Figure 1
The Ca2+ signalling toolkit

The green boxes illustrate the membrane Ca2+ channels that promote entry from the outside or release from the ER. The red boxes are the pumps and exchangers that move Ca2+ either out of the cell or back into the ER. The purple boxes represent the buffers located in the cytoplasm or in the ER. The orange boxes represent the C2 or EF-hand Ca2+ sensors that then employ a range of effectors to stimulate cellular processes shown in the yellow boxes. Additional abbreviations: AC, adenylate cyclase; AdipoR, adiponectin receptor; AMPAR, α-amino-3-hydroxy-5-methylisoxazole-4-propionic acid receptor; BK, large conductance K+ channel; CaBP, Ca2+-binding protein; cADPR, cADP-ribose; CaM, calmodulin; CNGA, cyclic-nucleotide-gated channel α; CNGB, cyclic-nucleotide-gated channel β; DUOX, dual oxidase; GCAP, guanylate cyclase-activating protein; GPCR, G-protein-coupled receptor; 5-HT3, 5-HT channel 3; hVps34, human vacuolar protein sorting 34; IK, intermediate conductance K+ channel; IP3, InsP3; KChIP, K+ channel-interacting protein 1; MICU1, mitochondrial Ca2+ uptake 1; mTOR, mammalian target of rapamycin; MTP, mitochondrial permeability transition pore; NAADP, nicotinic acid–adenine dinucleotide phosphate; NCKX, Na+/Ca2+–K+ exchanger; NCX, Na+/Ca2+ exchanger; NOS, nitric oxide synthase; P2X, P2X purinergic receptor; PMCA, plasma membrane Ca2+-ATPase; RASAL, Ras protein activator-like; SK, small conductance K+ channel; SPCA, secretory pathway Ca2+-ATPase; STIM, stromal-interaction molecule; TnC, troponin C; TPC, two-pore channel; TRESK, TWIK (tandem pore domain weak inwardly rectifying channel)-related spinal cord K+ channel; TRPA, ankyrin TRP channel; TRPC, canonical TRP channel; TRPM, melastatin TRP channel; TRPML, mucolipin TRP channel; TRPP, polycystin TRP channel; TRPV, vanilloid TRP channel; VILIP, visinin-like protein. Adapted with permission from Berridge, M.J. (2012) Cell Signalling Biology; doi:10.1042/csb0001002. © 2012 Portland Press Limited.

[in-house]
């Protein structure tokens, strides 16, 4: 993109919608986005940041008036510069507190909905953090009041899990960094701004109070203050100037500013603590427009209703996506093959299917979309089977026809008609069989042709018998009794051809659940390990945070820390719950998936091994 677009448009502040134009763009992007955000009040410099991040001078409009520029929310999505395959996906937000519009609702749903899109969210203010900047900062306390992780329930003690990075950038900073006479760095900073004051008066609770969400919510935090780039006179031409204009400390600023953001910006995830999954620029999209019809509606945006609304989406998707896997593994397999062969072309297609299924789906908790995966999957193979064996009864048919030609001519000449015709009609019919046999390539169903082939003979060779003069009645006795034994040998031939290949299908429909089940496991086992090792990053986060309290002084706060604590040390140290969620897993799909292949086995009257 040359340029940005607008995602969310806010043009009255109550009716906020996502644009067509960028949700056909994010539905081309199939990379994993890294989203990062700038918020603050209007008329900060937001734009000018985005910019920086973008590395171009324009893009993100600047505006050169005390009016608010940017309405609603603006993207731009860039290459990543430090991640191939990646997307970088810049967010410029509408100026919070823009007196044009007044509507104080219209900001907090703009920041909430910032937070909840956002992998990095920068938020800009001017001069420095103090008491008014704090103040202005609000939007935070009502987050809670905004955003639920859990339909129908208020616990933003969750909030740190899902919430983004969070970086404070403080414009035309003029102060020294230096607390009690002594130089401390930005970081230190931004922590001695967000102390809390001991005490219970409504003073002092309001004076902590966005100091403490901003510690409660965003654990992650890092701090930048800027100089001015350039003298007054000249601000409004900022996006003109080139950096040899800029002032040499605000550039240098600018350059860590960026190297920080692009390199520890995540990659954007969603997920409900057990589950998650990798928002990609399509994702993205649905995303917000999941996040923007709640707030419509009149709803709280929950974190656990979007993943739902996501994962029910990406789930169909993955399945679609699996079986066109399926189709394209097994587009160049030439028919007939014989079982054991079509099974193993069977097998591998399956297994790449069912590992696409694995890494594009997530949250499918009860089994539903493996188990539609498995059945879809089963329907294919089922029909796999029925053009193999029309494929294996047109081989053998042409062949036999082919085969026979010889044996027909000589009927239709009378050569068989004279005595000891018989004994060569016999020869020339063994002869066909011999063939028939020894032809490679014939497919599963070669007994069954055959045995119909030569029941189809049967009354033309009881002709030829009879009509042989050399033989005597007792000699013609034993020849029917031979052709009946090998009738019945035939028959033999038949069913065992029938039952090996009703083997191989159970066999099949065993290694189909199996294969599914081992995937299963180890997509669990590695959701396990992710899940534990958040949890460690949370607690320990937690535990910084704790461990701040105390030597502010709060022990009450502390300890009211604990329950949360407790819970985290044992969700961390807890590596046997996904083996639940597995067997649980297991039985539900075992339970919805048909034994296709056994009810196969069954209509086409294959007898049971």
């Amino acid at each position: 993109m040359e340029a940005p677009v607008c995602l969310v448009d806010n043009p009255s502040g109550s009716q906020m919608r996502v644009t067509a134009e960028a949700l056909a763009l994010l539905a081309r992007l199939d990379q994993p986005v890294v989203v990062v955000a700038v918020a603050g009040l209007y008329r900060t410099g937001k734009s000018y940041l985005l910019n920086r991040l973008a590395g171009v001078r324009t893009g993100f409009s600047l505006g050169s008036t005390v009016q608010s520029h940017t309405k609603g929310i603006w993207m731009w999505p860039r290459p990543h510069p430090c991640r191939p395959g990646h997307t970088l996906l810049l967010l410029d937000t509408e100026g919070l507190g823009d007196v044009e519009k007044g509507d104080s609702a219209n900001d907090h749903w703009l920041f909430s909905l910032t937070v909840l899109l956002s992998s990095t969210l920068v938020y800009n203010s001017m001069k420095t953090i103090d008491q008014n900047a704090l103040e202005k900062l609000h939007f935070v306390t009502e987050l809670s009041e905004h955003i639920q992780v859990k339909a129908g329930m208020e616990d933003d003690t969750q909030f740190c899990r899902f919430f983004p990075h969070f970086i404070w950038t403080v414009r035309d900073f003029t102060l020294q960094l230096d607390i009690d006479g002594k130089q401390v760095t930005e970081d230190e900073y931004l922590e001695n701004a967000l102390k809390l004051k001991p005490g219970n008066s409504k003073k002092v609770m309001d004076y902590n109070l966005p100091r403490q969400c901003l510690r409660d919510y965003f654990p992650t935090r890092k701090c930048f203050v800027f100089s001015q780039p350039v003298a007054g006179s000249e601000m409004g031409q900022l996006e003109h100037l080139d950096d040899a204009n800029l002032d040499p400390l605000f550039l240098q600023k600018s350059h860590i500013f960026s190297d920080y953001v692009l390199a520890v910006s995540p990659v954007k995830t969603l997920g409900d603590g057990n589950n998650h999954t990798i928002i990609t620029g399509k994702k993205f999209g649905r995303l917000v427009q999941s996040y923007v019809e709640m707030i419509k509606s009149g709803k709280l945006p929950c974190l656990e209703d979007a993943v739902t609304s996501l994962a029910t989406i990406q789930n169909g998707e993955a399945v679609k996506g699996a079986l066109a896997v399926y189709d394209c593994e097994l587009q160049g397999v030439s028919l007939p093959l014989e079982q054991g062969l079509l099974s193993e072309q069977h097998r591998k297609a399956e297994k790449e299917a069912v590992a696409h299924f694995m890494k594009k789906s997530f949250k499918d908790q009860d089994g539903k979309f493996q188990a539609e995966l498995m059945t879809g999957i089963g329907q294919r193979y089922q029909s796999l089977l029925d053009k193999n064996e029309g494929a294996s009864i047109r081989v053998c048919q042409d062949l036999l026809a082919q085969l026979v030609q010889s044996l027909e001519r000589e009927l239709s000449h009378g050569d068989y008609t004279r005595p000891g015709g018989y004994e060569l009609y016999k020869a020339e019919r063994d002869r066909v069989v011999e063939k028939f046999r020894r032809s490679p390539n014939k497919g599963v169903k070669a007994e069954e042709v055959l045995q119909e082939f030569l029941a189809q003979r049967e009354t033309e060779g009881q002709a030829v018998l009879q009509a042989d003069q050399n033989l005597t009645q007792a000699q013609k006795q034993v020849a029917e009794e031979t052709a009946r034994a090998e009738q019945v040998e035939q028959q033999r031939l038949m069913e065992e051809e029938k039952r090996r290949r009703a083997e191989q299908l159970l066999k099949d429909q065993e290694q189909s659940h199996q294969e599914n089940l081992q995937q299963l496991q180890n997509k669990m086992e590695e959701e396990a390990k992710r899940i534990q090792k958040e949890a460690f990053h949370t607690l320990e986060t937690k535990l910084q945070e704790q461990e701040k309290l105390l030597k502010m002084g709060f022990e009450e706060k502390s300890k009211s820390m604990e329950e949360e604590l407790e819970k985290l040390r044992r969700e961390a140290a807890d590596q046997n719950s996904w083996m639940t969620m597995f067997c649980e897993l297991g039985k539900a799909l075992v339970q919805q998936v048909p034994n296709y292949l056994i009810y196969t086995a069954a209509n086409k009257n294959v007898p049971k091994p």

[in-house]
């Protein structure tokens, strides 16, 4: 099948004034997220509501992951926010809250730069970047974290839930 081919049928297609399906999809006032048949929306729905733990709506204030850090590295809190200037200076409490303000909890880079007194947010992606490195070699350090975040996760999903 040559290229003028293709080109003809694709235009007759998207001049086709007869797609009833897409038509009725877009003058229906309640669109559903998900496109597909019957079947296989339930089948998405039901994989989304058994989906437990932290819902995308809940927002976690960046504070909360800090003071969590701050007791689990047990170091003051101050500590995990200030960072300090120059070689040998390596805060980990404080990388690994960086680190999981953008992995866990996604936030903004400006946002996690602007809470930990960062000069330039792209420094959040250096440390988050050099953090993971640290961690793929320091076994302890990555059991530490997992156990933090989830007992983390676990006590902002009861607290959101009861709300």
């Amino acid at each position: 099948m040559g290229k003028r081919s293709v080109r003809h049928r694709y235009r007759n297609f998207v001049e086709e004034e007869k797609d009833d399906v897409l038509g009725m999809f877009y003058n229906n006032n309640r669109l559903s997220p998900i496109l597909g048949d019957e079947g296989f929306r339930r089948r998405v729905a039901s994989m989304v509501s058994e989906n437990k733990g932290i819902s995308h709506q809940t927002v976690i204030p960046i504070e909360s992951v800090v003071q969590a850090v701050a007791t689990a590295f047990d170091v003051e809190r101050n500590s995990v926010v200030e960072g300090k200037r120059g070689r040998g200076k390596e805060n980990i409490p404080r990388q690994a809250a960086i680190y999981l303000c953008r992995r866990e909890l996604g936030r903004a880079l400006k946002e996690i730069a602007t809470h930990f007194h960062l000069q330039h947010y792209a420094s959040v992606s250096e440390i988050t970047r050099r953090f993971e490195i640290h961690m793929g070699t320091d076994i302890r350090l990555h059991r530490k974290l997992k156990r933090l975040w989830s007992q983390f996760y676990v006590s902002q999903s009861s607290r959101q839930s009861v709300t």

Cell-surface receptors

There are a large number of receptors [GPCRs (G-protein-coupled receptors) and PTKRs (protein tyrosine kinase-linked receptors)] that are coupled to different PLC (phospholipase C) isoforms that generate the Ca2+-mobilizing second messenger InsP3 (inositol 1,4,5-trisphosphate).

Ca2+ channels

The channels that introduce Ca2+ into the cytoplasm during cell activation are located either in the plasma membrane or on various organelles. The VOCs (voltage-operated channels), which are divided into three families: CaV1 (L-type), CaV2 (N-, P/Q- and R-type) and CaV3 (T-type), have specific functions in different cell types. There also are channels activated by agonists operated from outside or by various stimuli originating from inside the cell.

Release from internal stores represents a major source of signal Ca2+ for many cells. The major Ca2+ store is the extensive ER (endoplasmic reticulum) network that contains both the RyR (ryanodine receptor) [3] and InsP3R (InsP3 receptor) families [4]. These channels are activated by Ca2+, enabling these release channels to excite each other to create intracellular Ca2+ waves during the globalization of Ca2+ signals. There also is an acidic store that contains the family of TPCs (two-pore channels) that are activated by NAADP (nicotinic acid–adenine dinucleotide phosphate) [5].

Ca2+ pumps and exchangers

Ca2+ pumps and exchangers are responsible for pumping Ca2+ out of the cell or back into the ER. These pumps and exchangers operate at different times during the recovery process. The Na+/Ca2+ exchangers have low affinities for Ca2+, but have very high capacities and this enables them to function at the beginning of the recovery process to rapidly remove large quantities of Ca2+ and are especially evident in excitable cells. On the other hand, the PMCA (plasma membrane Ca2+-ATPase) and SERCA (sarcoplasmic/endoplasmic reticulum Ca2+-ATPase) pumps have lower capacities, but their higher affinities mean that they can complete the recovery process and can continue to pump to maintain the low resting levels of Ca2+ at approximately 100 nM.